13. m00nbl00d

    m00nbl00d Registered Member

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    I hope I'm not mistaken, but I believe that, not so long ago, I read an article where it was mentioned that a few security solution do keep a white-list, based on digital signatures. If it matches one, it won't scan the file.

    Uh oh... I also hope I'm not mistaken, but I also think :rolleyes: I've read... not sure where... that malware authors also use stolen digital signatures...

    So, on one hand, we got something that rescans, but has no white-list, and on the other hand, others do have a white-list, which could also include digital signatures. Which one to take? o_O :D White-listing by hash would take longer, so it would make sense to roll-out digital signatures white lists.

    Between the devil and the deep blue sea, I suppose. :argh:
     
  14. kupo

    kupo Registered Member

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    Actually, MSE doesn't always rescan files. Try this, perform a quick scan. After that, perform the quick scan again. You will see that the number of files scan will decrease and the time will be faster.
     
  15. RejZoR

    RejZoR Lurker

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    And you think others like avast! or Kaspersky who cache a lot of stuff won't detect it if detection is added later? Lol. Caching mechanisms are designed to work both ways. High performance with no compromise.
     
  16. DavidCo

    DavidCo Registered Member

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    skudo12
    Thats a good observation & could explain a lot:)

    I wonder if there is a log to compare scans to find out what is different
     
  17. lodore

    lodore Registered Member

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    I have thought about that issue also. I would assume the file would be scanned and if the content of the file is flagged as malicous that would overwrite the digital signature. I would like to hear what an expert from a company that implements such a system thou.
    As for cache systems they are cleared when an update is finished and also during reboot.
     
    Last edited: Apr 29, 2012
  18. 3x0gR13N

    3x0gR13N Registered Member

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    With Kaspersky only some parts of the cache are cleared on update and reboot. If the cache completely cleared every 1-2 hrs (update schedule) then it wouldn't be of much use, would it?
    And no, this doesn't really make it less secure because there's a proven mechanism/algorithm developed over several years to facilitate it.
    MSE doesn't need such an advanced algorithm because the database update are a lot less frequent, but it does need a caching feature (I'm surprised they don't have it as pretty much all other vendors do, in some form or another)
     
  19. Ianb

    Ianb Registered Member

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    MSE will cache scanned files but the cache will be cleared on reboot (as lodore posted).

    I read somewhere that you need to uncheck "MS Antimalware" and "MS Management Console" in CCleaner Apllication tab as this can also have an effect on it.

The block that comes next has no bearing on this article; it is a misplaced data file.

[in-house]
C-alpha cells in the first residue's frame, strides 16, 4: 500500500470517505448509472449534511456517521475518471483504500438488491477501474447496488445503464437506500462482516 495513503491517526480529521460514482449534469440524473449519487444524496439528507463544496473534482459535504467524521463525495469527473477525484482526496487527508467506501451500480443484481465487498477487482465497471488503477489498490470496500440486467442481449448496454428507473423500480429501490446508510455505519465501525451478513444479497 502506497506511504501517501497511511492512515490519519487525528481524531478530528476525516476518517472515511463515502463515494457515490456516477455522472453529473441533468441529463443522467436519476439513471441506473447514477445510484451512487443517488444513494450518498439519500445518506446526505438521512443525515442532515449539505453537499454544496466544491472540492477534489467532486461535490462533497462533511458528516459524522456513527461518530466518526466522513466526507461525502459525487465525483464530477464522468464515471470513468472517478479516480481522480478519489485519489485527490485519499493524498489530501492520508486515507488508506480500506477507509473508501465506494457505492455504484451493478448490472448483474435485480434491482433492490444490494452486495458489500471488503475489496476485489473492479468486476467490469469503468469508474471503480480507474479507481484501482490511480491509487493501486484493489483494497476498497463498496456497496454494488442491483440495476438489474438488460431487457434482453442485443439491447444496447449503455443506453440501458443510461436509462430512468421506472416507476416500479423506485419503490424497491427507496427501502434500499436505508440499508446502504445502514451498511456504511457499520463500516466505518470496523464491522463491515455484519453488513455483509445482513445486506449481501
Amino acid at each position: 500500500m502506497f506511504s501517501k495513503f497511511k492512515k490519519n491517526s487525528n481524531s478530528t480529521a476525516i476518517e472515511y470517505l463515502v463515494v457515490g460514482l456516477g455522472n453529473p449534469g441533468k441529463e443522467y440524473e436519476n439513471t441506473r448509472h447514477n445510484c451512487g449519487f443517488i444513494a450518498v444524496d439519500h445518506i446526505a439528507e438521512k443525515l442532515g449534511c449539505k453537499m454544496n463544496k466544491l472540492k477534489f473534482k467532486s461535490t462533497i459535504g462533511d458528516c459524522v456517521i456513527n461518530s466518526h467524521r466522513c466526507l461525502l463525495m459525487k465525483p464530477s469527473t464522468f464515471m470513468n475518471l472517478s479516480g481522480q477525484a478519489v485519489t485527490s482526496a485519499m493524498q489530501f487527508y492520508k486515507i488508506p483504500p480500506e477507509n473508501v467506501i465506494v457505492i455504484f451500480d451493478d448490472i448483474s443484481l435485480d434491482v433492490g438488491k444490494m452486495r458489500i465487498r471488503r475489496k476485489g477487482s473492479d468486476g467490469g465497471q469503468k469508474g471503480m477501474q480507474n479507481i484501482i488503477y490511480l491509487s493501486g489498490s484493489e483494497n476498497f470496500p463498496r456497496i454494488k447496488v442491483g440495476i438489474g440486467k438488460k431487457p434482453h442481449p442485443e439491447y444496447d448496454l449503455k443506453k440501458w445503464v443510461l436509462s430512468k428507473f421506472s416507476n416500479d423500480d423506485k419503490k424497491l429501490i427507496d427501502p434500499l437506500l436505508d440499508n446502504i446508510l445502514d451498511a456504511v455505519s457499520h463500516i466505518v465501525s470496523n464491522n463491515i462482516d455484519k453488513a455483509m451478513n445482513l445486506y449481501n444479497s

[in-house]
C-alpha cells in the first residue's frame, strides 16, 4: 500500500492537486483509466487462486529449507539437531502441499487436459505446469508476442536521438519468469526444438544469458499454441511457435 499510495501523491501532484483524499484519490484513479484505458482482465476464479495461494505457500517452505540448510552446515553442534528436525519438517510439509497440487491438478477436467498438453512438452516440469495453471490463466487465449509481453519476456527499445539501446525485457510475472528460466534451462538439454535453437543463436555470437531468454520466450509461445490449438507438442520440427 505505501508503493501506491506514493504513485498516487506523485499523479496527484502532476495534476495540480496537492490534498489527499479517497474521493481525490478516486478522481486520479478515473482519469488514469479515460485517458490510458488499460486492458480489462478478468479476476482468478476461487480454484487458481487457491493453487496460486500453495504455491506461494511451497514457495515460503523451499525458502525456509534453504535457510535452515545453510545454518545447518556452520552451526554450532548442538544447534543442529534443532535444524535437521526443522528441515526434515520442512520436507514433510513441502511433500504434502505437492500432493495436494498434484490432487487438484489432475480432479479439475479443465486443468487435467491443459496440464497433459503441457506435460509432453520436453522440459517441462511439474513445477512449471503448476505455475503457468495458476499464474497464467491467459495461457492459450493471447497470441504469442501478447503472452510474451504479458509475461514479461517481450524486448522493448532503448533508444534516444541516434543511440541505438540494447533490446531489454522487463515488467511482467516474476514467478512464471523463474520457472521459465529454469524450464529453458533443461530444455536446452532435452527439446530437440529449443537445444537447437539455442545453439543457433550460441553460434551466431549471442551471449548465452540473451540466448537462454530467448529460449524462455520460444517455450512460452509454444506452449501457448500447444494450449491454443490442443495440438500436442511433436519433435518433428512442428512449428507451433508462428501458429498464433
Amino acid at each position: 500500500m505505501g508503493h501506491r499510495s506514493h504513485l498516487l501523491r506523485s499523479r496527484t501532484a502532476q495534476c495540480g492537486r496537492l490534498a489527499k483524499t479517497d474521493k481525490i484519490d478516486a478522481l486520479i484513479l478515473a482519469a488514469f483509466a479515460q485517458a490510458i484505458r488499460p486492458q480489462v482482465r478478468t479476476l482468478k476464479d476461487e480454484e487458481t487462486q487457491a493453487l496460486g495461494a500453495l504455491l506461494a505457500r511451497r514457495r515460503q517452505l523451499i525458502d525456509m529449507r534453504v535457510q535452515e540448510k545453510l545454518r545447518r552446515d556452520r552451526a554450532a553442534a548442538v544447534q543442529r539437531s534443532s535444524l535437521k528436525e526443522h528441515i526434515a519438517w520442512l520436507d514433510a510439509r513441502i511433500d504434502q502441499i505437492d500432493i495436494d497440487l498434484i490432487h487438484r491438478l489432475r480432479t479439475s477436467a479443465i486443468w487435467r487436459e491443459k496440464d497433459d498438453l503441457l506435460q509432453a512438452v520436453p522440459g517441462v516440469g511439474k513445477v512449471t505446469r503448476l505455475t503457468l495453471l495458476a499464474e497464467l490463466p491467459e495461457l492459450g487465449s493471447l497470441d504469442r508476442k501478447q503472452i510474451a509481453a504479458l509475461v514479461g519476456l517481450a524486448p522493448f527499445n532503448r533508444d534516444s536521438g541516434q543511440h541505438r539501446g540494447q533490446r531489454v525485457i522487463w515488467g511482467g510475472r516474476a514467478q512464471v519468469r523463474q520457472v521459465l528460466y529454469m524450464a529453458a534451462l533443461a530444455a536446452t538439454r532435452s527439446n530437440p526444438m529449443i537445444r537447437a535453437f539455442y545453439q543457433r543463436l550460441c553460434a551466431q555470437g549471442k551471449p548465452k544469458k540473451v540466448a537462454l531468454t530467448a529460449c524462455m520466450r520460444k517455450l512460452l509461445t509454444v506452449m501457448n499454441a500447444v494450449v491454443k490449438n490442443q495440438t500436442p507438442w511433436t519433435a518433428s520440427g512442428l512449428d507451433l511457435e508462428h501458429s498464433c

20. Daveski17

    Daveski17 Registered Member

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    I think I read about the reason for this on Microsoft Answers once. I'll try & find the thread if I can. It seemed a plausible explanation though. Regardless of what certain people say, there has been quite a lot of thought & effort gone into designing MSE. I find it difficult to knock it, considering its free.
     
  21. m00nbl00d

    m00nbl00d Registered Member

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    One of the things I noticed they improved was reenabling it faster. With version 1 and 2, if you disabled real-time protection, and they reenabled it, it would take a few seconds. They fixed that with version 4. It's almost instantaneous. :thumb:
     
  22. Daveski17

    Daveski17 Registered Member

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    Yes, I've noticed that as well. It could be very useful to momentarily disable the realtime if you had to move a lot of .exe files around in system folders. I'm sure it wouldn't be much of a security problem.
     
    Last edited: Apr 29, 2012
  23. Seer

    Seer Registered Member

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    The main question (to me) would be does it cache on-access scans, as this is where the resource impact would be most noticeable.
    I could care less if consequent on-demands are faster, there are other, much better scanners.
     
  24. kupo

    kupo Registered Member

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    That, I wouldn't know. Maybe someone can ask this in Microsoft's forums? :D
     
  25. malexous

    malexous Registered Member

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    Some observations from a Windows XP SP3 virtual machine:

    Only the extracted file is detected (and quarantined) after copying a zip file from the host to the virtual machine, irreespective of the state of the "Scan archive files" setting.

    When "Scan archive files" is selected, a zip filed is detected (and quarantined) when downloaded from the internet (Internet Explorer 6).

    When "Scan archive files" is deselected only the extracted file is detected (and quarantined) from a zip file downloaded from the internet (Internet Explorer 6).